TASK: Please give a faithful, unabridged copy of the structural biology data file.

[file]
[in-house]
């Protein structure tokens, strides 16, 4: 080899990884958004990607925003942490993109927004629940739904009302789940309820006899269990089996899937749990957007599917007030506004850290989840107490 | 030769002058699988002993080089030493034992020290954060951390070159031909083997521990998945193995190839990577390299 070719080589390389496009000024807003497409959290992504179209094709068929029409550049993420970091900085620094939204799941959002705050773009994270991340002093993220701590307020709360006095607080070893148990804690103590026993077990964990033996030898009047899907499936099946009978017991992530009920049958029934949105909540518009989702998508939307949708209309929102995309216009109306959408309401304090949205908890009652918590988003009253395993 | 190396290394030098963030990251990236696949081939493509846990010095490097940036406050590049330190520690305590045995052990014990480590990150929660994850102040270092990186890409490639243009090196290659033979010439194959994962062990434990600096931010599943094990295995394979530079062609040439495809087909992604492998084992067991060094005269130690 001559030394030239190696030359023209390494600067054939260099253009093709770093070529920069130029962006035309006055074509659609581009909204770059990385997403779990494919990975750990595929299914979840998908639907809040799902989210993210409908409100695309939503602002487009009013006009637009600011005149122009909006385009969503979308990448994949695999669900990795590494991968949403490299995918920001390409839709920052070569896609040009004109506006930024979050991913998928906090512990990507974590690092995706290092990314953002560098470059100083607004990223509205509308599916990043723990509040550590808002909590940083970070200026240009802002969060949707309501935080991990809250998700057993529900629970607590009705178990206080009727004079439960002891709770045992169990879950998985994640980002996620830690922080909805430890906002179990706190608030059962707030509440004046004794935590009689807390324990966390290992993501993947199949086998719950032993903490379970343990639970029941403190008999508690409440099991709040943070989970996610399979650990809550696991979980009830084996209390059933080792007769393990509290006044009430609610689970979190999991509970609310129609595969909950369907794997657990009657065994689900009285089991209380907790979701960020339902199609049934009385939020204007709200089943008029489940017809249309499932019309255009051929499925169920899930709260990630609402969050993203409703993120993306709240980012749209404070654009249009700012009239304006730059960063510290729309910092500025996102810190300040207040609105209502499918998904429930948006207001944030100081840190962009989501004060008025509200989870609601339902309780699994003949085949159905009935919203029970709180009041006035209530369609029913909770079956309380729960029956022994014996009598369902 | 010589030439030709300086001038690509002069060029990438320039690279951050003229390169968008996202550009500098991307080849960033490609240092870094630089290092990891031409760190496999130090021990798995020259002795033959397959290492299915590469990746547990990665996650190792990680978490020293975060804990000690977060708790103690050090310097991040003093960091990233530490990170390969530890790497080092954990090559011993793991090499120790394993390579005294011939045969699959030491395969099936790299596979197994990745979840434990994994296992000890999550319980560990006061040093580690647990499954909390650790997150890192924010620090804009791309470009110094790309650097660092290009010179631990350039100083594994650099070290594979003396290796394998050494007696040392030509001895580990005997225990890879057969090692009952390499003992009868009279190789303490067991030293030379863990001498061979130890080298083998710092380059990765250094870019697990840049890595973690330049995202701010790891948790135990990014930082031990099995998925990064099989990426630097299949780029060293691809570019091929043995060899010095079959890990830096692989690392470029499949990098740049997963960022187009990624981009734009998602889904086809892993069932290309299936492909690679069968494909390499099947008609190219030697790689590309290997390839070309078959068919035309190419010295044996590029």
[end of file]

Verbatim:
[in-house]
């Protein structure tokens, strides 16, 4: 080899990884958004990607925003942490993109927004629940739904009302789940309820006899269990089996899937749990957007599917007030506004850290989840107490 | 030769002058699988002993080089030493034992020290954060951390070159031909083997521990998945193995190839990577390299 070719080589390389496009000024807003497409959290992504179209094709068929029409550049993420970091900085620094939204799941959002705050773009994270991340002093993220701590307020709360006095607080070893148990804690103590026993077990964990033996030898009047899907499936099946009978017991992530009920049958029934949105909540518009989702998508939307949708209309929102995309216009109306959408309401304090949205908890009652918590988003009253395993 | 190396290394030098963030990251990236696949081939493509846990010095490097940036406050590049330190520690305590045995052990014990480590990150929660994850102040270092990186890409490639243009090196290659033979010439194959994962062990434990600096931010599943094990295995394979530079062609040439495809087909992604492998084992067991060094005269130690 001559030394030239190696030359023209390494600067054939260099253009093709770093070529920069130029962006035309006055074509659609581009909204770059990385997403779990494919990975750990595929299914979840998908639907809040799902989210993210409908409100695309939503602002487009009013006009637009600011005149122009909006385009969503979308990448994949695999669900990795590494991968949403490299995918920001390409839709920052070569896609040009004109506006930024979050991913998928906090512990990507974590690092995706290092990314953002560098470059100083607004990223509205509308599916990043723990509040550590808002909590940083970070200026240009802002969060949707309501935080991990809250998700057993529900629970607590009705178990206080009727004079439960002891709770045992169990879950998985994640980002996620830690922080909805430890906002179990706190608030059962707030509440004046004794935590009689807390324990966390290992993501993947199949086998719950032993903490379970343990639970029941403190008999508690409440099991709040943070989970996610399979650990809550696991979980009830084996209390059933080792007769393990509290006044009430609610689970979190999991509970609310129609595969909950369907794997657990009657065994689900009285089991209380907790979701960020339902199609049934009385939020204007709200089943008029489940017809249309499932019309255009051929499925169920899930709260990630609402969050993203409703993120993306709240980012749209404070654009249009700012009239304006730059960063510290729309910092500025996102810190300040207040609105209502499918998904429930948006207001944030100081840190962009989501004060008025509200989870609601339902309780699994003949085949159905009935919203029970709180009041006035209530369609029913909770079956309380729960029956022994014996009598369902 | 010589030439030709300086001038690509002069060029990438320039690279951050003229390169968008996202550009500098991307080849960033490609240092870094630089290092990891031409760190496999130090021990798995020259002795033959397959290492299915590469990746547990990665996650190792990680978490020293975060804990000690977060708790103690050090310097991040003093960091990233530490990170390969530890790497080092954990090559011993793991090499120790394993390579005294011939045969699959030491395969099936790299596979197994990745979840434990994994296992000890999550319980560990006061040093580690647990499954909390650790997150890192924010620090804009791309470009110094790309650097660092290009010179631990350039100083594994650099070290594979003396290796394998050494007696040392030509001895580990005997225990890879057969090692009952390499003992009868009279190789303490067991030293030379863990001498061979130890080298083998710092380059990765250094870019697990840049890595973690330049995202701010790891948790135990990014930082031990099995998925990064099989990426630097299949780029060293691809570019091929043995060899010095079959890990830096692989690392470029499949990098740049997963960022187009990624981009734009998602889904086809892993069932290309299936492909690679069968494909390499099947008609190219030697790689590309290997390839070309078959068919035309190419010295044996590029």